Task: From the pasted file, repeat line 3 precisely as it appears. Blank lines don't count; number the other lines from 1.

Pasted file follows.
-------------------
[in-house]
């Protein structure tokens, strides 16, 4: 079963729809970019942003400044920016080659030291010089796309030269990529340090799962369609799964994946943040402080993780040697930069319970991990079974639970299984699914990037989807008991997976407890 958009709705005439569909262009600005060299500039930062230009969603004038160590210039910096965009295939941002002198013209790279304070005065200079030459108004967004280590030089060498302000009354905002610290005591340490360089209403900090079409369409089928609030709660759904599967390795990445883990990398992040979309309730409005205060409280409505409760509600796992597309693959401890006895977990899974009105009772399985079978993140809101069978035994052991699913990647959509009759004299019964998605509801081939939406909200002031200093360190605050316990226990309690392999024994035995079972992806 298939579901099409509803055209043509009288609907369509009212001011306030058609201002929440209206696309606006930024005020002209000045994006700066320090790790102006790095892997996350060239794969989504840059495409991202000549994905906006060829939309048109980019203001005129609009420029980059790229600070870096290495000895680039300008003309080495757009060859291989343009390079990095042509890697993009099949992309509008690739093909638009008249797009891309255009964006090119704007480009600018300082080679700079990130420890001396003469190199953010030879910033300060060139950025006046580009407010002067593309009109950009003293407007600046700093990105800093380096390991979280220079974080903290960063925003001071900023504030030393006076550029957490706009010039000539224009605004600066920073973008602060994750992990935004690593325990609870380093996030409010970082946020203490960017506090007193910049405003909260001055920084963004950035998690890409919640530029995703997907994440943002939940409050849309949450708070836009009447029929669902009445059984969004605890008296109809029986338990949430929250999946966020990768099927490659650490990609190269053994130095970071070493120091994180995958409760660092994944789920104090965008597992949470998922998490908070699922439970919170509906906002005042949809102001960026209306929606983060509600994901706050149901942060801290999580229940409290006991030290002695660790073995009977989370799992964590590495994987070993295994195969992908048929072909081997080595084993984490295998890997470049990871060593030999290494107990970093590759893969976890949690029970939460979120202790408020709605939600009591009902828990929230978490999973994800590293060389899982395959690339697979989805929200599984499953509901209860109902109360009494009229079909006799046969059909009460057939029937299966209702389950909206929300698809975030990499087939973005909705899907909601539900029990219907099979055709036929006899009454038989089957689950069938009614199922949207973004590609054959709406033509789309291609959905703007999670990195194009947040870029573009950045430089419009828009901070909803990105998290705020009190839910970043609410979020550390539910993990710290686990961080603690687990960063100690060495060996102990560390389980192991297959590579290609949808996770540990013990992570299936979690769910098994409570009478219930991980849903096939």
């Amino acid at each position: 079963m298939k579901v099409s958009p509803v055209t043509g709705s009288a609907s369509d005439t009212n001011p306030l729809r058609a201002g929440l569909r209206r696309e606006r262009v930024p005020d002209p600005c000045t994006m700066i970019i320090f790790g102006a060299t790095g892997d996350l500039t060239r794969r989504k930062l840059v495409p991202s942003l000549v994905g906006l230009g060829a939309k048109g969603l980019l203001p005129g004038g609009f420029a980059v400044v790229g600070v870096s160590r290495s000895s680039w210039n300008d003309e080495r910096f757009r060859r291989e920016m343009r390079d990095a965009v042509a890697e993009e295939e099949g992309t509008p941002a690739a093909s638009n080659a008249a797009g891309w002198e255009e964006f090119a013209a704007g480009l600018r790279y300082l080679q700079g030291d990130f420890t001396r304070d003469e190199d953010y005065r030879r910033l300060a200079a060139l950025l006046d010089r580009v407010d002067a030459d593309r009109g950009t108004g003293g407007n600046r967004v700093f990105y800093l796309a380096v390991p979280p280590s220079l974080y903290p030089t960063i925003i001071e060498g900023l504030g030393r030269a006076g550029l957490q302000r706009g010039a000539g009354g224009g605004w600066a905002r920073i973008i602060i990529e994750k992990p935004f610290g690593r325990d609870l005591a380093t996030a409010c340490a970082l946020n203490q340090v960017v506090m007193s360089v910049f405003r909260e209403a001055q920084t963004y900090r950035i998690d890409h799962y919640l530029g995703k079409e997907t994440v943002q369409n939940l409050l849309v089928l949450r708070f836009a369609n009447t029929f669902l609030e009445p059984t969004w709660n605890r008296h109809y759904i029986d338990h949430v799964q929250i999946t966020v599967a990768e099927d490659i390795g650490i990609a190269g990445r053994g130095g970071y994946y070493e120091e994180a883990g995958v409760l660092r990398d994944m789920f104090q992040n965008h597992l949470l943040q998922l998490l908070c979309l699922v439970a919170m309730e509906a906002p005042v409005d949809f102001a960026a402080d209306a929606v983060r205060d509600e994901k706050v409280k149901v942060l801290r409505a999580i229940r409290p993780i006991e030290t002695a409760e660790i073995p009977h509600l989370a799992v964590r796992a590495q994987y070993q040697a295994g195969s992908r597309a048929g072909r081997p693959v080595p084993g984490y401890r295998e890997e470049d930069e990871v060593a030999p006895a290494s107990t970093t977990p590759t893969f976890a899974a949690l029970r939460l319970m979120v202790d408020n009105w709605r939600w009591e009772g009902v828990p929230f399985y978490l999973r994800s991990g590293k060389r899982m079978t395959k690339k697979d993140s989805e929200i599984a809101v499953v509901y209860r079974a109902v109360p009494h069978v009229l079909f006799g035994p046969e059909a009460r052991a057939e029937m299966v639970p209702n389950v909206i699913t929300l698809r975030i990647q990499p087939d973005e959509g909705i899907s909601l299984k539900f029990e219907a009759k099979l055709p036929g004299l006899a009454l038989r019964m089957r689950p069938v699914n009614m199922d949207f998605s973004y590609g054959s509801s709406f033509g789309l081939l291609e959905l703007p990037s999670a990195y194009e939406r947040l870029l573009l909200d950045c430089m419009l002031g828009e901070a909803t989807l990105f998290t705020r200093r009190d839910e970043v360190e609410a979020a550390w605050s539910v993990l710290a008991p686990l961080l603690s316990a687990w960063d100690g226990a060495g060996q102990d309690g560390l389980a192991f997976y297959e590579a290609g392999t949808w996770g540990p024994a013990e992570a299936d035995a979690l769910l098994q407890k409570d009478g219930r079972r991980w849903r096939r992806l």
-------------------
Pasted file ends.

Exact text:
């Amino acid at each position: 079963m298939k579901v099409s958009p509803v055209t043509g709705s009288a609907s369509d005439t009212n001011p306030l729809r058609a201002g929440l569909r209206r696309e606006r262009v930024p005020d002209p600005c000045t994006m700066i970019i320090f790790g102006a060299t790095g892997d996350l500039t060239r794969r989504k930062l840059v495409p991202s942003l000549v994905g906006l230009g060829a939309k048109g969603l980019l203001p005129g004038g609009f420029a980059v400044v790229g600070v870096s160590r290495s000895s680039w210039n300008d003309e080495r910096f757009r060859r291989e920016m343009r390079d990095a965009v042509a890697e993009e295939e099949g992309t509008p941002a690739a093909s638009n080659a008249a797009g891309w002198e255009e964006f090119a013209a704007g480009l600018r790279y300082l080679q700079g030291d990130f420890t001396r304070d003469e190199d953010y005065r030879r910033l300060a200079a060139l950025l006046d010089r580009v407010d002067a030459d593309r009109g950009t108004g003293g407007n600046r967004v700093f990105y800093l796309a380096v390991p979280p280590s220079l974080y903290p030089t960063i925003i001071e060498g900023l504030g030393r030269a006076g550029l957490q302000r706009g010039a000539g009354g224009g605004w600066a905002r920073i973008i602060i990529e994750k992990p935004f610290g690593r325990d609870l005591a380093t996030a409010c340490a970082l946020n203490q340090v960017v506090m007193s360089v910049f405003r909260e209403a001055q920084t963004y900090r950035i998690d890409h799962y919640l530029g995703k079409e997907t994440v943002q369409n939940l409050l849309v089928l949450r708070f836009a369609n009447t029929f669902l609030e009445p059984t969004w709660n605890r008296h109809y759904i029986d338990h949430v799964q929250i999946t966020v599967a990768e099927d490659i390795g650490i990609a190269g990445r053994g130095g970071y994946y070493e120091e994180a883990g995958v409760l660092r990398d994944m789920f104090q992040n965008h597992l949470l943040q998922l998490l908070c979309l699922v439970a919170m309730e509906a906002p005042v409005d949809f102001a960026a402080d209306a929606v983060r205060d509600e994901k706050v409280k149901v942060l801290r409505a999580i229940r409290p993780i006991e030290t002695a409760e660790i073995p009977h509600l989370a799992v964590r796992a590495q994987y070993q040697a295994g195969s992908r597309a048929g072909r081997p693959v080595p084993g984490y401890r295998e890997e470049d930069e990871v060593a030999p006895a290494s107990t970093t977990p590759t893969f976890a899974a949690l029970r939460l319970m979120v202790d408020n009105w709605r939600w009591e009772g009902v828990p929230f399985y978490l999973r994800s991990g590293k060389r899982m079978t395959k690339k697979d993140s989805e929200i599984a809101v499953v509901y209860r079974a109902v109360p009494h069978v009229l079909f006799g035994p046969e059909a009460r052991a057939e029937m299966v639970p209702n389950v909206i699913t929300l698809r975030i990647q990499p087939d973005e959509g909705i899907s909601l299984k539900f029990e219907a009759k099979l055709p036929g004299l006899a009454l038989r019964m089957r689950p069938v699914n009614m199922d949207f998605s973004y590609g054959s509801s709406f033509g789309l081939l291609e959905l703007p990037s999670a990195y194009e939406r947040l870029l573009l909200d950045c430089m419009l002031g828009e901070a909803t989807l990105f998290t705020r200093r009190d839910e970043v360190e609410a979020a550390w605050s539910v993990l710290a008991p686990l961080l603690s316990a687990w960063d100690g226990a060495g060996q102990d309690g560390l389980a192991f997976y297959e590579a290609g392999t949808w996770g540990p024994a013990e992570a299936d035995a979690l769910l098994q407890k409570d009478g219930r079972r991980w849903r096939r992806l």